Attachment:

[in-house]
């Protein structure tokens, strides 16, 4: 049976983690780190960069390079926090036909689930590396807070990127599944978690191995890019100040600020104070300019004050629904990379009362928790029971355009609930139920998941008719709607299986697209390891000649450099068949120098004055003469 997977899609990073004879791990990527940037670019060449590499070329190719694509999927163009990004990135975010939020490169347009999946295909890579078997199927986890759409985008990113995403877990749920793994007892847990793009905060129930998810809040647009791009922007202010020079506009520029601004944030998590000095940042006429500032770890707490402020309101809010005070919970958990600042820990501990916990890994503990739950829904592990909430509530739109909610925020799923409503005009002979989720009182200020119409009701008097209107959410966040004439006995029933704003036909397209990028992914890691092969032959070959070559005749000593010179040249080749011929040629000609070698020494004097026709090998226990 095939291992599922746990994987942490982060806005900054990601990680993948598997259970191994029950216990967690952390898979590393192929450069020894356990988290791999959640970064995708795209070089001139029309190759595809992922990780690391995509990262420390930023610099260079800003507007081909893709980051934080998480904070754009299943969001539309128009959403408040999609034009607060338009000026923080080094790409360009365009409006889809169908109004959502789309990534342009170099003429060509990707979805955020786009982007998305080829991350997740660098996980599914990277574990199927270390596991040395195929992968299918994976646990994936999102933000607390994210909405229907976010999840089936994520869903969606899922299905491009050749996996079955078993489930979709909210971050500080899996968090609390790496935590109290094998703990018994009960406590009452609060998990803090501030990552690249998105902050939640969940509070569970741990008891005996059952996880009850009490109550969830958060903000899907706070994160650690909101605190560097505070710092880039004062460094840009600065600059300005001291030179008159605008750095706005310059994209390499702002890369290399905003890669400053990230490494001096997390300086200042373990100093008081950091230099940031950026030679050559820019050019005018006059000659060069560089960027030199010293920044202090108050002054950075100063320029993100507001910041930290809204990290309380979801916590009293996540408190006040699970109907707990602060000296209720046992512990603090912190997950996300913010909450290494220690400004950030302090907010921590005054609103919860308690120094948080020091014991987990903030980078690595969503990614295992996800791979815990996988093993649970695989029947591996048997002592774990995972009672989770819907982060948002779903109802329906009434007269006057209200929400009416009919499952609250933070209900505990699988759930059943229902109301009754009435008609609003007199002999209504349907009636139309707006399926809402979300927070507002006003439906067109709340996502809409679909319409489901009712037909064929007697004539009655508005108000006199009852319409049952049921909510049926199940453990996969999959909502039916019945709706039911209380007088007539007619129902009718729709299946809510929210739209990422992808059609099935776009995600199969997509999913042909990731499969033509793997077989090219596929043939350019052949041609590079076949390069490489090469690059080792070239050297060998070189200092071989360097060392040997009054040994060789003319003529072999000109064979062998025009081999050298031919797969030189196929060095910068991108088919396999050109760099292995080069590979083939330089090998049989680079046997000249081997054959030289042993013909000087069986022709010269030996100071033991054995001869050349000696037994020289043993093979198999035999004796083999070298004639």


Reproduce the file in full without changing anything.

[in-house]
């Protein structure tokens, strides 16, 4: 049976983690780190960069390079926090036909689930590396807070990127599944978690191995890019100040600020104070300019004050629904990379009362928790029971355009609930139920998941008719709607299986697209390891000649450099068949120098004055003469 997977899609990073004879791990990527940037670019060449590499070329190719694509999927163009990004990135975010939020490169347009999946295909890579078997199927986890759409985008990113995403877990749920793994007892847990793009905060129930998810809040647009791009922007202010020079506009520029601004944030998590000095940042006429500032770890707490402020309101809010005070919970958990600042820990501990916990890994503990739950829904592990909430509530739109909610925020799923409503005009002979989720009182200020119409009701008097209107959410966040004439006995029933704003036909397209990028992914890691092969032959070959070559005749000593010179040249080749011929040629000609070698020494004097026709090998226990 095939291992599922746990994987942490982060806005900054990601990680993948598997259970191994029950216990967690952390898979590393192929450069020894356990988290791999959640970064995708795209070089001139029309190759595809992922990780690391995509990262420390930023610099260079800003507007081909893709980051934080998480904070754009299943969001539309128009959403408040999609034009607060338009000026923080080094790409360009365009409006889809169908109004959502789309990534342009170099003429060509990707979805955020786009982007998305080829991350997740660098996980599914990277574990199927270390596991040395195929992968299918994976646990994936999102933000607390994210909405229907976010999840089936994520869903969606899922299905491009050749996996079955078993489930979709909210971050500080899996968090609390790496935590109290094998703990018994009960406590009452609060998990803090501030990552690249998105902050939640969940509070569970741990008891005996059952996880009850009490109550969830958060903000899907706070994160650690909101605190560097505070710092880039004062460094840009600065600059300005001291030179008159605008750095706005310059994209390499702002890369290399905003890669400053990230490494001096997390300086200042373990100093008081950091230099940031950026030679050559820019050019005018006059000659060069560089960027030199010293920044202090108050002054950075100063320029993100507001910041930290809204990290309380979801916590009293996540408190006040699970109907707990602060000296209720046992512990603090912190997950996300913010909450290494220690400004950030302090907010921590005054609103919860308690120094948080020091014991987990903030980078690595969503990614295992996800791979815990996988093993649970695989029947591996048997002592774990995972009672989770819907982060948002779903109802329906009434007269006057209200929400009416009919499952609250933070209900505990699988759930059943229902109301009754009435008609609003007199002999209504349907009636139309707006399926809402979300927070507002006003439906067109709340996502809409679909319409489901009712037909064929007697004539009655508005108000006199009852319409049952049921909510049926199940453990996969999959909502039916019945709706039911209380007088007539007619129902009718729709299946809510929210739209990422992808059609099935776009995600199969997509999913042909990731499969033509793997077989090219596929043939350019052949041609590079076949390069490489090469690059080792070239050297060998070189200092071989360097060392040997009054040994060789003319003529072999000109064979062998025009081999050298031919797969030189196929060095910068991108088919396999050109760099292995080069590979083939330089090998049989680079046997000249081997054959030289042993013909000087069986022709010269030996100071033991054995001869050349000696037994020289043993093979198999035999004796083999070298004639």